LNG as a ship fuel: perspectives and challenges

Siyuan Wang and Professor Theo Notteboom, ITMMA, University of Antwerp, Belgium

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The upcoming stringent environmental regulations enacted by the International Maritime Organisation (IMO), particularly at the level of the emission control areas (ECA), serve as a catalyst for exploring the use of Liquefied Natural Gas (LNG) as a marine fuel. LNG promises a good environmental performance compared to conventional ship fuels. It emits nearly no sulphur oxide (SOx) or particle matter (PM) emissions, 90 percent less nitrogen oxide (NOx) and 20-25 percent less carbon dioxide (CO2). Research into LNG as a marine fuel saw a strong growth in recent years, but no study has analysed in a structured way, the level of convergence among the findings presented in the wide range of studies conducted by research centres, classification societies, ship engine manufacturers and consultancy firms. In order to fill this gap, we performed a systematic review to synthesise the findings of 33 published studies on the use of LNG as a ship fuel. The aim is to obtain a much broader understanding of the current perspectives and challenges for applying LNG as a bunker for ship propulsion.

Factors supporting or obstructing the adoption of LNG

Figure 1 provides an evaluation for 17 factors affecting the large-scale adoption possibilities for LNG. Not all of the 33 studies considered refer to all 17 factors. The figure shows the consistency and/ or divergence in existing literature. Some divergence between earlier and later studies might be attributed to the ongoing technological innovation and economic and regulatory advances to support LNG as a ship fuel. Some of the most crucial challenges are discussed in the following sections...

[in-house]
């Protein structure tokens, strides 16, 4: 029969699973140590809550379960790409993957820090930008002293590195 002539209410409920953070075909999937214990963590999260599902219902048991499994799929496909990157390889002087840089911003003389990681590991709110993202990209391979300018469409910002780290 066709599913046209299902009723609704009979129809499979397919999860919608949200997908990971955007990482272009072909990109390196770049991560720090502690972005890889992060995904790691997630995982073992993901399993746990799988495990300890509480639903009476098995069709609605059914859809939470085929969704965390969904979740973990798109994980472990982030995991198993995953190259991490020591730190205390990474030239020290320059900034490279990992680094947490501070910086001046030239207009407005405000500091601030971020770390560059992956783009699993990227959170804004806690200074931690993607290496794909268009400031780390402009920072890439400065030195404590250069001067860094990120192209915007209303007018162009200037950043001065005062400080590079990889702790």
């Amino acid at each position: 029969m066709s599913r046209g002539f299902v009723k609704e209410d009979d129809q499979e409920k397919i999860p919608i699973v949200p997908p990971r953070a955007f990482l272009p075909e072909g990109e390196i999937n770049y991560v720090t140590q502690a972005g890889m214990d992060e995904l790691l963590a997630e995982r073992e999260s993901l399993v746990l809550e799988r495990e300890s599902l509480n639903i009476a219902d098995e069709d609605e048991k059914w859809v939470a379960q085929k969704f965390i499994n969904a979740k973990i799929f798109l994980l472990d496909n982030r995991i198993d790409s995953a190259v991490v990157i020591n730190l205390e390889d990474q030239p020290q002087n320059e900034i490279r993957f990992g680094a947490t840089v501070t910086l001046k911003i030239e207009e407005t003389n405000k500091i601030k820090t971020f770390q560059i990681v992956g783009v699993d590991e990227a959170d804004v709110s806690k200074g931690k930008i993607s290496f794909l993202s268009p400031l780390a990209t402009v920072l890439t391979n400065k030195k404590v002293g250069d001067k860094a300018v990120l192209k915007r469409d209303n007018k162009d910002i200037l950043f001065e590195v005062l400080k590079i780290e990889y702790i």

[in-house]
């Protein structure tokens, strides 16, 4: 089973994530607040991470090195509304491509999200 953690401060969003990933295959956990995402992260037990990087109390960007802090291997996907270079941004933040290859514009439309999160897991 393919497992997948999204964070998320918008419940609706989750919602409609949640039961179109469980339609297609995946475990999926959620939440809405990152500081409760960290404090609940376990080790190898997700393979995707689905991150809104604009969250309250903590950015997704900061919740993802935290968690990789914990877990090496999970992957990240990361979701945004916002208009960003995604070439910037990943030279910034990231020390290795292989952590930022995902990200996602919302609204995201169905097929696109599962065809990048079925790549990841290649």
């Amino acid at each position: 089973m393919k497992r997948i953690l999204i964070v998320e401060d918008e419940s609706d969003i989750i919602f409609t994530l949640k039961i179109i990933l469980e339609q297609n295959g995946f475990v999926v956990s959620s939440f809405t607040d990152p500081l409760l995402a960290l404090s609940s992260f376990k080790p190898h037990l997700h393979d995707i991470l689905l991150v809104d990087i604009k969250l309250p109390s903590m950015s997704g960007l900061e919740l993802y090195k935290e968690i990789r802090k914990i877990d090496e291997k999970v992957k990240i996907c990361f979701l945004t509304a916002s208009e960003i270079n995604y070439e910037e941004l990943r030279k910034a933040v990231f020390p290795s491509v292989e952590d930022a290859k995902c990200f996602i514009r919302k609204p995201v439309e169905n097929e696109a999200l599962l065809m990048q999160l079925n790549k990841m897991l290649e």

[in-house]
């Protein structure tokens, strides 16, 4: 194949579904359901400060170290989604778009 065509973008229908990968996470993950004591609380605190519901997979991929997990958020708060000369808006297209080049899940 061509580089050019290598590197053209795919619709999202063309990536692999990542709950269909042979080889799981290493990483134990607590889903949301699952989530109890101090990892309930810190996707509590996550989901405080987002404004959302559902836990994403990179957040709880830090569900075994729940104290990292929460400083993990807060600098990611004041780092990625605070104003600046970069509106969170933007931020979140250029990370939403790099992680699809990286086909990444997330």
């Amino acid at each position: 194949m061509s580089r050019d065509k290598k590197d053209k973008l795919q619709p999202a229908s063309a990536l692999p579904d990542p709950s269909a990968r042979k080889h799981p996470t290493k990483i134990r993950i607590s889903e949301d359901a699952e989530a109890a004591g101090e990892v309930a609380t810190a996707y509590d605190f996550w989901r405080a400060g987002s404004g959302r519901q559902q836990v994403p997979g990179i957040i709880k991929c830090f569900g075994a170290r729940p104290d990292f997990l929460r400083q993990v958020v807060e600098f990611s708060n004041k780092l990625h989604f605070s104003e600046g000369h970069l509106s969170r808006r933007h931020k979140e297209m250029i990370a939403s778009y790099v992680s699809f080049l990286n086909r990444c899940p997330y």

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  Edition 60      Environment, Health & Safety, Liquid, Chemical & Gas Handling

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Edition 60


The IMO's stricter sulphur emission standards are likely to have a profound impact on the maritime industry. With this in mind, PTI's sixtieth edition pays a particular focus to the challenges ahead if LNG is to become the shipping fuel of the future and if this is the most viable option for shipping lines vying to meet these new regulations. Elsewhere, we have contributions form Drewry, Liftech consultants and a host of key industry experts, engineers and analysts.